#608 – Lancashire Rural Industry 2 – Hill Top Colliery

I’ve written before about Lancashire’s coalfield so my few regular readers will have to excuse the brief recap. While not as big or as long lasting as Yorkshire’s or Nottinghamshire’s, it was certainly one of the main mining areas earlier in the 20th century and extraction was concentrated around south Lancashire in a belt that…

#607 – Lancashire Rural Industry 1 – Cheesden Lumb Mill

This mill had been on my list of places to look at for many years, but it’s one of those places that is not going to be demolished (although it could just fall down of it’s own volition, I suppose) so has never been a priority to visit. This is another one of those long…

#606 – An updated typology

My last update to the typology was a 3×3 grid as can be seen in this post back in April, or if you can’t be bothered reading that, see below for just the picture. I’ve decided to go with a three row format which means that the total number of images must be divisible by…

#605 – Woodhorn Colliery

One of my current long term projects is photographing the remaining mining headgear / headstocks in the UK, and displaying these in a ‘typlogy’ format à la Bernd and Hilla Becher. I’d only managed to visit two sites this year – the unusual clad structure at Meadowbank Mine in Winsford, and the two at Snibston…

#603 – Meadowbank Salt Mine – Part 3

In comparison to the rest of the headstocks I’ve photographed, Meadowbank mine is frankly weird looking. Of course, these are functional structures designed by an engineer to fulfil a purpose and without a thought to aesthetics. But this one…….it looks like someone is trying to hide or disguise it with all that cladding, like the…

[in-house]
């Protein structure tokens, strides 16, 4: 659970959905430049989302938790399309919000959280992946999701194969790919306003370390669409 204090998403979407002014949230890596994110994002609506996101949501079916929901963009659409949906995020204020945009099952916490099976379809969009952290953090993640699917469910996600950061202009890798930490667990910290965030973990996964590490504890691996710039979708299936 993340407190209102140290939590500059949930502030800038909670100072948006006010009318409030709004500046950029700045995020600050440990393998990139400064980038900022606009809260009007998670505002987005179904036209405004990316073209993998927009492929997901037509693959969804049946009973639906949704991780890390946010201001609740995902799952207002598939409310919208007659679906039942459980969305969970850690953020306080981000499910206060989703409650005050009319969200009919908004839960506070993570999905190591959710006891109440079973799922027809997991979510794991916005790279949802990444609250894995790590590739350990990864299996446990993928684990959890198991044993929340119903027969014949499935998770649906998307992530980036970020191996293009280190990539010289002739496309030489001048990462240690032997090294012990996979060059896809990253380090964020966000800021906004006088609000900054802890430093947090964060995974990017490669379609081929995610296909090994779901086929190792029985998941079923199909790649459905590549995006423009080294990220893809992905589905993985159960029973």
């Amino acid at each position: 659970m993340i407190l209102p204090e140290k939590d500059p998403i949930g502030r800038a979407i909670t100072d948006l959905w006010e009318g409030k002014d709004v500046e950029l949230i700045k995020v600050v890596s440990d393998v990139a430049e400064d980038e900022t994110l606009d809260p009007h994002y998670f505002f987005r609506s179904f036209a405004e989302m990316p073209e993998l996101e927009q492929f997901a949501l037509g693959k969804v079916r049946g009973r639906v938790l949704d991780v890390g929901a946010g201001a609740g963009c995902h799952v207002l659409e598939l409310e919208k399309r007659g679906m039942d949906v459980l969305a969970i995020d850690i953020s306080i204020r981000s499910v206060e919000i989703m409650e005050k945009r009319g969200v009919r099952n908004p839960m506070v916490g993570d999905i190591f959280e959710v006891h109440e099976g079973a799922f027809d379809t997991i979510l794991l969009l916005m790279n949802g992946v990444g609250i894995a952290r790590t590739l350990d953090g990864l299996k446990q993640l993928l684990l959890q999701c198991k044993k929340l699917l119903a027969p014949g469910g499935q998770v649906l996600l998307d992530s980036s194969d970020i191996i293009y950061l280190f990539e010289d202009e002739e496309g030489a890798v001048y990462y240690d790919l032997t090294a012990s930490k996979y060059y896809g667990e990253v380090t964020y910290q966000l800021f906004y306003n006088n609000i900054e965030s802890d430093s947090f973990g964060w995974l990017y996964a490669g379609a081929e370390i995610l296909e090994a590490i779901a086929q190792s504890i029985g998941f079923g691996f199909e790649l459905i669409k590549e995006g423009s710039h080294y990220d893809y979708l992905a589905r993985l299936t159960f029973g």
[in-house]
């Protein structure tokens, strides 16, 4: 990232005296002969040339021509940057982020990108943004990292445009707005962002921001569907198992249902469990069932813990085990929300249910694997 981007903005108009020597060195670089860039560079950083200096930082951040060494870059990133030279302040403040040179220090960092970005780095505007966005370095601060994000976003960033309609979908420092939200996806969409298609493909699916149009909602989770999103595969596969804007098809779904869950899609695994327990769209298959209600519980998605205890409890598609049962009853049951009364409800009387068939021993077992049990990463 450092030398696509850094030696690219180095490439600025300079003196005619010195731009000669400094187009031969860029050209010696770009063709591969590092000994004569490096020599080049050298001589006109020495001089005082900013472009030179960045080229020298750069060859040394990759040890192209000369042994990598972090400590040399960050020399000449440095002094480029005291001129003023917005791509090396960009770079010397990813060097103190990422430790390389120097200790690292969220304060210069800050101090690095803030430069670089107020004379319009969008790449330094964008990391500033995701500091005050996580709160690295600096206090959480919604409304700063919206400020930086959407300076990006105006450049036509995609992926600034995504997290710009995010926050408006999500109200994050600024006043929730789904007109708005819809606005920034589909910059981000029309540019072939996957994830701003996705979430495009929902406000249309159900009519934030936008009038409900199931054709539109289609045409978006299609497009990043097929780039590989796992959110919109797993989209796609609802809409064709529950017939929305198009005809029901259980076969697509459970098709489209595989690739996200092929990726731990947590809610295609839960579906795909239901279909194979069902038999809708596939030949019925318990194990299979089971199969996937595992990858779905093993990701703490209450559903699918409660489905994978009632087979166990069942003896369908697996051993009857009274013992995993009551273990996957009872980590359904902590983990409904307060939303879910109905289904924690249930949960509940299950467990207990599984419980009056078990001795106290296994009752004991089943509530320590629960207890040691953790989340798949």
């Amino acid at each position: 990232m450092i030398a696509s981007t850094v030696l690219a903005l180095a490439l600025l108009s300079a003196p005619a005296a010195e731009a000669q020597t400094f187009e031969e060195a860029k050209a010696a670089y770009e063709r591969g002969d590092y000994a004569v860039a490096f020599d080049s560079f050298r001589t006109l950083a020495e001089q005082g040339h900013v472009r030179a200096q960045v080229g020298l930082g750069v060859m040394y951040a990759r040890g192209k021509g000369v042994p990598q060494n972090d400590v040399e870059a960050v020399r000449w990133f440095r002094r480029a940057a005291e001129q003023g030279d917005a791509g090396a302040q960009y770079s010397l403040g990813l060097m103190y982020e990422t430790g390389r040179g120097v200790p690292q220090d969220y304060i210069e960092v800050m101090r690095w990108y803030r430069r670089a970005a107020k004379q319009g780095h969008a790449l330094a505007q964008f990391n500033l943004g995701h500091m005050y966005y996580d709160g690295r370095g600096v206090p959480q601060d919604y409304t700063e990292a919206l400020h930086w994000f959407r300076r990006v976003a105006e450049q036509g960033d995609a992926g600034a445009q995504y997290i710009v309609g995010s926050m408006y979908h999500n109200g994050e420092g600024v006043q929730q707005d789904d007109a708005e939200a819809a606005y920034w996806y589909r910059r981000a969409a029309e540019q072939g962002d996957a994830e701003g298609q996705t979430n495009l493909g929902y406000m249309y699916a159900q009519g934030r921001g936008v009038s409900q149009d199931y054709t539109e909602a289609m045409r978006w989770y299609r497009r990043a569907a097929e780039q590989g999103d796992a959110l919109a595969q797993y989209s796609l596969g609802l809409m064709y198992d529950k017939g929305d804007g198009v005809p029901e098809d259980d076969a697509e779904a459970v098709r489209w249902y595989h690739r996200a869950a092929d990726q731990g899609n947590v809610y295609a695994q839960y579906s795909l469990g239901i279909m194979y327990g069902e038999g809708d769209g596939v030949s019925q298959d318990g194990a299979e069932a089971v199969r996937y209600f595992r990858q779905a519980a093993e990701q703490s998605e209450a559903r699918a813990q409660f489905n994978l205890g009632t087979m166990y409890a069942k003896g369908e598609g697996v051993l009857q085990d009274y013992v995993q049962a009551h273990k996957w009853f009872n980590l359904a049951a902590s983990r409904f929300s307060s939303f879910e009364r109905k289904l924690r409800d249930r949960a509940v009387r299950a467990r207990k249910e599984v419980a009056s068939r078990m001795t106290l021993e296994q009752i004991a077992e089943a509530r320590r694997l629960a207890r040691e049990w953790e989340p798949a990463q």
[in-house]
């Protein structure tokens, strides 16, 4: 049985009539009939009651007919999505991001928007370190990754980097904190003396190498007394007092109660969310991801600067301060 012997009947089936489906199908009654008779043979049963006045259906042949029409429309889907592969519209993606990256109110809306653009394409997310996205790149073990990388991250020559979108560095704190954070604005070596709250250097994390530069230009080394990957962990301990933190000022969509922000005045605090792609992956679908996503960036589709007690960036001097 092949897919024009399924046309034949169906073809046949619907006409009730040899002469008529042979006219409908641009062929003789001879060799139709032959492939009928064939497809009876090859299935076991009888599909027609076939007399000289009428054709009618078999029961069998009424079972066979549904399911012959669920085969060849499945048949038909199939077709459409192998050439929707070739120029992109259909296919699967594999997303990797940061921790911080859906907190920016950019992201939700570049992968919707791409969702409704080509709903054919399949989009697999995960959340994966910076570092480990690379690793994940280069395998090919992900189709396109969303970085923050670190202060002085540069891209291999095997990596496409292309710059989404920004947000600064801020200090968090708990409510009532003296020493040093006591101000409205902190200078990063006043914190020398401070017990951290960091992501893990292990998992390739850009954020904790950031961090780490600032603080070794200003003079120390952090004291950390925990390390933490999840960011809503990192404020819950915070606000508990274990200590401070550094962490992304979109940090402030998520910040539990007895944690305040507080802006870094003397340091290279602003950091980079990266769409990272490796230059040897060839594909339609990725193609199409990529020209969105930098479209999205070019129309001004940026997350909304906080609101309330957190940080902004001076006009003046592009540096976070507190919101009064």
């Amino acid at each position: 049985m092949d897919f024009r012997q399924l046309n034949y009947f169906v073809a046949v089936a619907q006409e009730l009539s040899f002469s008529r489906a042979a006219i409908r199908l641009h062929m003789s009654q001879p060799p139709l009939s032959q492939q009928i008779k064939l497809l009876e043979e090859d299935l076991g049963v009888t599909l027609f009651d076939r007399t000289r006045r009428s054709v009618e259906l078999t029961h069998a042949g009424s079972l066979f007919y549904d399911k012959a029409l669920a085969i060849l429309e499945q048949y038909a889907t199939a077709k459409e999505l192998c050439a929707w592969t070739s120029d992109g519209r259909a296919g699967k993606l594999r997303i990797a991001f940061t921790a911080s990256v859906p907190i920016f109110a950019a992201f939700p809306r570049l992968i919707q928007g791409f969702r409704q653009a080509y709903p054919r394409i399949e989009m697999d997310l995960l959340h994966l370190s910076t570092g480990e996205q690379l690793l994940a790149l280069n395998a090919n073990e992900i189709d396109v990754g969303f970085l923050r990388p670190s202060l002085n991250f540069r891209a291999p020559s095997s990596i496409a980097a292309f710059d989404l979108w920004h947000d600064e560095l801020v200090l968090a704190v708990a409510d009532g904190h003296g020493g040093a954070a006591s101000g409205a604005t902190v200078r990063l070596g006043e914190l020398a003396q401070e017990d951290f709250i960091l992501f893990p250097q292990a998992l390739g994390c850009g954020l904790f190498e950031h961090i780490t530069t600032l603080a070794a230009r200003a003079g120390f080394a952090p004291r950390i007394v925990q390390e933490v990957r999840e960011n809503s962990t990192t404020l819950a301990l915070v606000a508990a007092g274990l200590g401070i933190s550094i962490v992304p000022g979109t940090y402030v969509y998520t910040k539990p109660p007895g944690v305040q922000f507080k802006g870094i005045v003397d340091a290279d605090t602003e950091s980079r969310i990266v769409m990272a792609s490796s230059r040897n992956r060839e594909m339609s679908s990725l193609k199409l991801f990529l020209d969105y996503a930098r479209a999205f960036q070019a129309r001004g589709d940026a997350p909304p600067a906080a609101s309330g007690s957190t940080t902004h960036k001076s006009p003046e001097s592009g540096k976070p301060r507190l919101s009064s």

#602 – Meadowbank Salt Mine – Part 2

The mine is unusually long and thin, with not much surface infrastructure compared with a coal mine. That said, there is no need for a washery, and there is crushing machinery underground, so all that is on the surface is a long conveyor that takes the salt to a storage building where it is then…

#601 – Meadowbank Salt Mine – Part 1

I’ve known about Cheshire’s salt mines for years, but never got round to finding out more about them until recently. There’s only one left, but it’s routinely in the news in winter as it supplies the majority of the salt spread on Britain’s road (as well as 57% of the table salt you put in…

#600 – The Art of the Panorama Part 4 – Scunthorpe

A panorama crop is ideal here – the scale of the place lends itself well to a wider aspect ratio, but join up panoramas are impossible due to being on a moving train! I must admit that I didn’t take many of these with a panorama in mind, but some just suited a panoramic crop….

#599 – The Art of the Panorama Part 3 – Mills and Mining

Unlike the steel industry with its vast landscapes, the mills and mines I’ve photographed are for the most part more compact, more upright. At one time when the cotton mills were the dominant features of the urban landscape of the northern mill town, it was possible to make panoramas of these dozens of mills and…